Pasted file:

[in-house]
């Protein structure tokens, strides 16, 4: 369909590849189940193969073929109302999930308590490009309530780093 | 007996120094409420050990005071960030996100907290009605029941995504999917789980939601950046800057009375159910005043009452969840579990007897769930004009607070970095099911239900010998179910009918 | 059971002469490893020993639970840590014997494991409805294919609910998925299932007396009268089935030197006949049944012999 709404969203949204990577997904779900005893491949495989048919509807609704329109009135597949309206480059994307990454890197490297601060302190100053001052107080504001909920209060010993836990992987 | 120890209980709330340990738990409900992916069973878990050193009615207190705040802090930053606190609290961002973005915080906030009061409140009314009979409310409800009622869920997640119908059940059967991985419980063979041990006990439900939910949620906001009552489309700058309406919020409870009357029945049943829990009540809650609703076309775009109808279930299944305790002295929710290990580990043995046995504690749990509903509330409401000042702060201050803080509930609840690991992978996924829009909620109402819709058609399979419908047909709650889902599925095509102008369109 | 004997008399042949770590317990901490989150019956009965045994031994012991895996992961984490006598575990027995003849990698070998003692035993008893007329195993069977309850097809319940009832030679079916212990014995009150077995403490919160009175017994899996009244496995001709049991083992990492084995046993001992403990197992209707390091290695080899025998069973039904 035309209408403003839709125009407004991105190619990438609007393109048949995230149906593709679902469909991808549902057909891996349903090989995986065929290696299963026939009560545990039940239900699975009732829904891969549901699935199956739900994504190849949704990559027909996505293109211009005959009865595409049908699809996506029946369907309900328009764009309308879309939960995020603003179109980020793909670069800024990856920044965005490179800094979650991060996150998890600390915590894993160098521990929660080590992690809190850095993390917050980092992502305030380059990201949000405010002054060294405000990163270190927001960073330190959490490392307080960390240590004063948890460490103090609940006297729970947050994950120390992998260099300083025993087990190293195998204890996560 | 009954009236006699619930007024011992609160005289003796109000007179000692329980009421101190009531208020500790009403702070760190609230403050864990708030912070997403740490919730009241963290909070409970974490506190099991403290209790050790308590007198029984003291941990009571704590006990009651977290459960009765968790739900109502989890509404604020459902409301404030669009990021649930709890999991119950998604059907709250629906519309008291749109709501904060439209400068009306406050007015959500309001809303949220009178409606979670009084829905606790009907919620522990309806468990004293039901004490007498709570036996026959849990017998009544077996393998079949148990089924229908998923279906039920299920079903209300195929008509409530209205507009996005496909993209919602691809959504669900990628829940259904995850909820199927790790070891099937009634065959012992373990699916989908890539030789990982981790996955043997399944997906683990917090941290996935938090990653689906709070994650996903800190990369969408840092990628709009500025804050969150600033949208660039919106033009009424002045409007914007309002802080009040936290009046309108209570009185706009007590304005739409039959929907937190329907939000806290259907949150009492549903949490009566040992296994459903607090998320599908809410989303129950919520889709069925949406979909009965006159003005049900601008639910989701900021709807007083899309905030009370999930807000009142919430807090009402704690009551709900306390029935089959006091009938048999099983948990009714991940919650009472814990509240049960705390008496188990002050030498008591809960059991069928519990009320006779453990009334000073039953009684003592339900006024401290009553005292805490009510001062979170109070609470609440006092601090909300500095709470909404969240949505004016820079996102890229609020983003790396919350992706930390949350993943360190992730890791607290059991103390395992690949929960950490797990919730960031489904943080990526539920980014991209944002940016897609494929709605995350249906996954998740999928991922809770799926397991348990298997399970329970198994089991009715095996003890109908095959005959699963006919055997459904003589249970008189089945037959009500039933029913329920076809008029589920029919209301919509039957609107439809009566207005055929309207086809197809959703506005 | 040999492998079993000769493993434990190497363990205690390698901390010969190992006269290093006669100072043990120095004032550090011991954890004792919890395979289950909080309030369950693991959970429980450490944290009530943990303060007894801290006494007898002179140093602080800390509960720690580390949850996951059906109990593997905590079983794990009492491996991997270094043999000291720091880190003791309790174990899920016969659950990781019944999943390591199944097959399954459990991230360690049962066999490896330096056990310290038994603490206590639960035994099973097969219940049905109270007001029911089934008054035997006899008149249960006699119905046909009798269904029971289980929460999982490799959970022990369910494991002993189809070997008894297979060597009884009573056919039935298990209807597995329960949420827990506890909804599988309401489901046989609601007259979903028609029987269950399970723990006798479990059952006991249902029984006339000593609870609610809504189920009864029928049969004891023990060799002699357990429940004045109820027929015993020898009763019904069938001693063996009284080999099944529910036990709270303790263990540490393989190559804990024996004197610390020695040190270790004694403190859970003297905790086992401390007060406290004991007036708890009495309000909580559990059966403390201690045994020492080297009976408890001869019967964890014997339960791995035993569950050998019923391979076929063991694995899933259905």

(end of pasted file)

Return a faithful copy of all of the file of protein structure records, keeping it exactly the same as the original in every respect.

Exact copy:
[in-house]
């Protein structure tokens, strides 16, 4: 369909590849189940193969073929109302999930308590490009309530780093 | 007996120094409420050990005071960030996100907290009605029941995504999917789980939601950046800057009375159910005043009452969840579990007897769930004009607070970095099911239900010998179910009918 | 059971002469490893020993639970840590014997494991409805294919609910998925299932007396009268089935030197006949049944012999 709404969203949204990577997904779900005893491949495989048919509807609704329109009135597949309206480059994307990454890197490297601060302190100053001052107080504001909920209060010993836990992987 | 120890209980709330340990738990409900992916069973878990050193009615207190705040802090930053606190609290961002973005915080906030009061409140009314009979409310409800009622869920997640119908059940059967991985419980063979041990006990439900939910949620906001009552489309700058309406919020409870009357029945049943829990009540809650609703076309775009109808279930299944305790002295929710290990580990043995046995504690749990509903509330409401000042702060201050803080509930609840690991992978996924829009909620109402819709058609399979419908047909709650889902599925095509102008369109 | 004997008399042949770590317990901490989150019956009965045994031994012991895996992961984490006598575990027995003849990698070998003692035993008893007329195993069977309850097809319940009832030679079916212990014995009150077995403490919160009175017994899996009244496995001709049991083992990492084995046993001992403990197992209707390091290695080899025998069973039904 035309209408403003839709125009407004991105190619990438609007393109048949995230149906593709679902469909991808549902057909891996349903090989995986065929290696299963026939009560545990039940239900699975009732829904891969549901699935199956739900994504190849949704990559027909996505293109211009005959009865595409049908699809996506029946369907309900328009764009309308879309939960995020603003179109980020793909670069800024990856920044965005490179800094979650991060996150998890600390915590894993160098521990929660080590992690809190850095993390917050980092992502305030380059990201949000405010002054060294405000990163270190927001960073330190959490490392307080960390240590004063948890460490103090609940006297729970947050994950120390992998260099300083025993087990190293195998204890996560 | 009954009236006699619930007024011992609160005289003796109000007179000692329980009421101190009531208020500790009403702070760190609230403050864990708030912070997403740490919730009241963290909070409970974490506190099991403290209790050790308590007198029984003291941990009571704590006990009651977290459960009765968790739900109502989890509404604020459902409301404030669009990021649930709890999991119950998604059907709250629906519309008291749109709501904060439209400068009306406050007015959500309001809303949220009178409606979670009084829905606790009907919620522990309806468990004293039901004490007498709570036996026959849990017998009544077996393998079949148990089924229908998923279906039920299920079903209300195929008509409530209205507009996005496909993209919602691809959504669900990628829940259904995850909820199927790790070891099937009634065959012992373990699916989908890539030789990982981790996955043997399944997906683990917090941290996935938090990653689906709070994650996903800190990369969408840092990628709009500025804050969150600033949208660039919106033009009424002045409007914007309002802080009040936290009046309108209570009185706009007590304005739409039959929907937190329907939000806290259907949150009492549903949490009566040992296994459903607090998320599908809410989303129950919520889709069925949406979909009965006159003005049900601008639910989701900021709807007083899309905030009370999930807000009142919430807090009402704690009551709900306390029935089959006091009938048999099983948990009714991940919650009472814990509240049960705390008496188990002050030498008591809960059991069928519990009320006779453990009334000073039953009684003592339900006024401290009553005292805490009510001062979170109070609470609440006092601090909300500095709470909404969240949505004016820079996102890229609020983003790396919350992706930390949350993943360190992730890791607290059991103390395992690949929960950490797990919730960031489904943080990526539920980014991209944002940016897609494929709605995350249906996954998740999928991922809770799926397991348990298997399970329970198994089991009715095996003890109908095959005959699963006919055997459904003589249970008189089945037959009500039933029913329920076809008029589920029919209301919509039957609107439809009566207005055929309207086809197809959703506005 | 040999492998079993000769493993434990190497363990205690390698901390010969190992006269290093006669100072043990120095004032550090011991954890004792919890395979289950909080309030369950693991959970429980450490944290009530943990303060007894801290006494007898002179140093602080800390509960720690580390949850996951059906109990593997905590079983794990009492491996991997270094043999000291720091880190003791309790174990899920016969659950990781019944999943390591199944097959399954459990991230360690049962066999490896330096056990310290038994603490206590639960035994099973097969219940049905109270007001029911089934008054035997006899008149249960006699119905046909009798269904029971289980929460999982490799959970022990369910494991002993189809070997008894297979060597009884009573056919039935298990209807597995329960949420827990506890909804599988309401489901046989609601007259979903028609029987269950399970723990006798479990059952006991249902029984006339000593609870609610809504189920009864029928049969004891023990060799002699357990429940004045109820027929015993020898009763019904069938001693063996009284080999099944529910036990709270303790263990540490393989190559804990024996004197610390020695040190270790004694403190859970003297905790086992401390007060406290004991007036708890009495309000909580559990059966403390201690045994020492080297009976408890001869019967964890014997339960791995035993569950050998019923391979076929063991694995899933259905």